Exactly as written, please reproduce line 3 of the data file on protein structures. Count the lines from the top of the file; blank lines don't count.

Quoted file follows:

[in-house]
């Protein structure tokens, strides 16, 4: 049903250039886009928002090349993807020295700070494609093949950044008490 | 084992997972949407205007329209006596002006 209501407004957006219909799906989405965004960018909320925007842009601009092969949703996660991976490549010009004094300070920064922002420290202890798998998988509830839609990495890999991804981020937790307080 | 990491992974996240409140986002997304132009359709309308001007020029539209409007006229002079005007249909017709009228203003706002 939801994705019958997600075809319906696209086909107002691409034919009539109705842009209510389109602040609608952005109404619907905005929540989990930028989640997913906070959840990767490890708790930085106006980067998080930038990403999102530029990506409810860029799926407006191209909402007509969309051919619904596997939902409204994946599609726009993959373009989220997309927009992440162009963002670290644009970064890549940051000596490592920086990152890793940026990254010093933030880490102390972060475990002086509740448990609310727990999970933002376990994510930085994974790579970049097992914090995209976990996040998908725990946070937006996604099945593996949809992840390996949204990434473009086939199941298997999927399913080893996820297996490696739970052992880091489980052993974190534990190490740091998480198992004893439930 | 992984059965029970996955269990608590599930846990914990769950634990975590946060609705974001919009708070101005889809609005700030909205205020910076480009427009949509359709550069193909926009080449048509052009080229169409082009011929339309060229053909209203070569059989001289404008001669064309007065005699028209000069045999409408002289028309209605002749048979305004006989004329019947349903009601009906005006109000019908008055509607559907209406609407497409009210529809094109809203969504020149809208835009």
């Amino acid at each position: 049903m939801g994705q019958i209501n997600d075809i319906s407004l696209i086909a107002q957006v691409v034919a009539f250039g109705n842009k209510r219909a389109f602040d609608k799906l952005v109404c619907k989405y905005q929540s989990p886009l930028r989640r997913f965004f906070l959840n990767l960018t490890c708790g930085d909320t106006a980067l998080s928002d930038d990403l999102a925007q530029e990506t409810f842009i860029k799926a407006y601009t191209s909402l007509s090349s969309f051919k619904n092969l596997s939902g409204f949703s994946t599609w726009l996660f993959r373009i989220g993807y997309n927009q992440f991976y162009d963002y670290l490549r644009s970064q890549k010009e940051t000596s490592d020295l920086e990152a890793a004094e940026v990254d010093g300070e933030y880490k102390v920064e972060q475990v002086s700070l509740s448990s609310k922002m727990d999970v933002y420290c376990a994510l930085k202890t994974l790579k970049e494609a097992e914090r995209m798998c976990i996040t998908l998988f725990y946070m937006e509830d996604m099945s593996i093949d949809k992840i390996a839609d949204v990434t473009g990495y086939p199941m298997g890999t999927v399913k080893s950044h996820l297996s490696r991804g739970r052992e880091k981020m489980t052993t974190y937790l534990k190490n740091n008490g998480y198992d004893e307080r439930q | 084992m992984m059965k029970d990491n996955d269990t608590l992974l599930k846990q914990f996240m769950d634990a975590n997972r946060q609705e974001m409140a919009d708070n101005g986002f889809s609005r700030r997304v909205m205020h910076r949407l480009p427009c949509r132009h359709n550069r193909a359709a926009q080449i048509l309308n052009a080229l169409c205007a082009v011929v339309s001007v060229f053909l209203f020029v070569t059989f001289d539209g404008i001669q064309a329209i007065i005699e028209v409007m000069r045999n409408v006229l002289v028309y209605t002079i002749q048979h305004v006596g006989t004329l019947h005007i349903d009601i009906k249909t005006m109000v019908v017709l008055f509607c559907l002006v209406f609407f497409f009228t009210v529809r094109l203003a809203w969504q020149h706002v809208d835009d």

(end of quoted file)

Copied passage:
């Amino acid at each position: 049903m939801g994705q019958i209501n997600d075809i319906s407004l696209i086909a107002q957006v691409v034919a009539f250039g109705n842009k209510r219909a389109f602040d609608k799906l952005v109404c619907k989405y905005q929540s989990p886009l930028r989640r997913f965004f906070l959840n990767l960018t490890c708790g930085d909320t106006a980067l998080s928002d930038d990403l999102a925007q530029e990506t409810f842009i860029k799926a407006y601009t191209s909402l007509s090349s969309f051919k619904n092969l596997s939902g409204f949703s994946t599609w726009l996660f993959r373009i989220g993807y997309n927009q992440f991976y162009d963002y670290l490549r644009s970064q890549k010009e940051t000596s490592d020295l920086e990152a890793a004094e940026v990254d010093g300070e933030y880490k102390v920064e972060q475990v002086s700070l509740s448990s609310k922002m727990d999970v933002y420290c376990a994510l930085k202890t994974l790579k970049e494609a097992e914090r995209m798998c976990i996040t998908l998988f725990y946070m937006e509830d996604m099945s593996i093949d949809k992840i390996a839609d949204v990434t473009g990495y086939p199941m298997g890999t999927v399913k080893s950044h996820l297996s490696r991804g739970r052992e880091k981020m489980t052993t974190y937790l534990k190490n740091n008490g998480y198992d004893e307080r439930q | 084992m992984m059965k029970d990491n996955d269990t608590l992974l599930k846990q914990f996240m769950d634990a975590n997972r946060q609705e974001m409140a919009d708070n101005g986002f889809s609005r700030r997304v909205m205020h910076r949407l480009p427009c949509r132009h359709n550069r193909a359709a926009q080449i048509l309308n052009a080229l169409c205007a082009v011929v339309s001007v060229f053909l209203f020029v070569t059989f001289d539209g404008i001669q064309a329209i007065i005699e028209v409007m000069r045999n409408v006229l002289v028309y209605t002079i002749q048979h305004v006596g006989t004329l019947h005007i349903d009601i009906k249909t005006m109000v019908v017709l008055f509607c559907l002006v209406f609407f497409f009228t009210v529809r094109l203003a809203w969504q020149h706002v809208d835009d």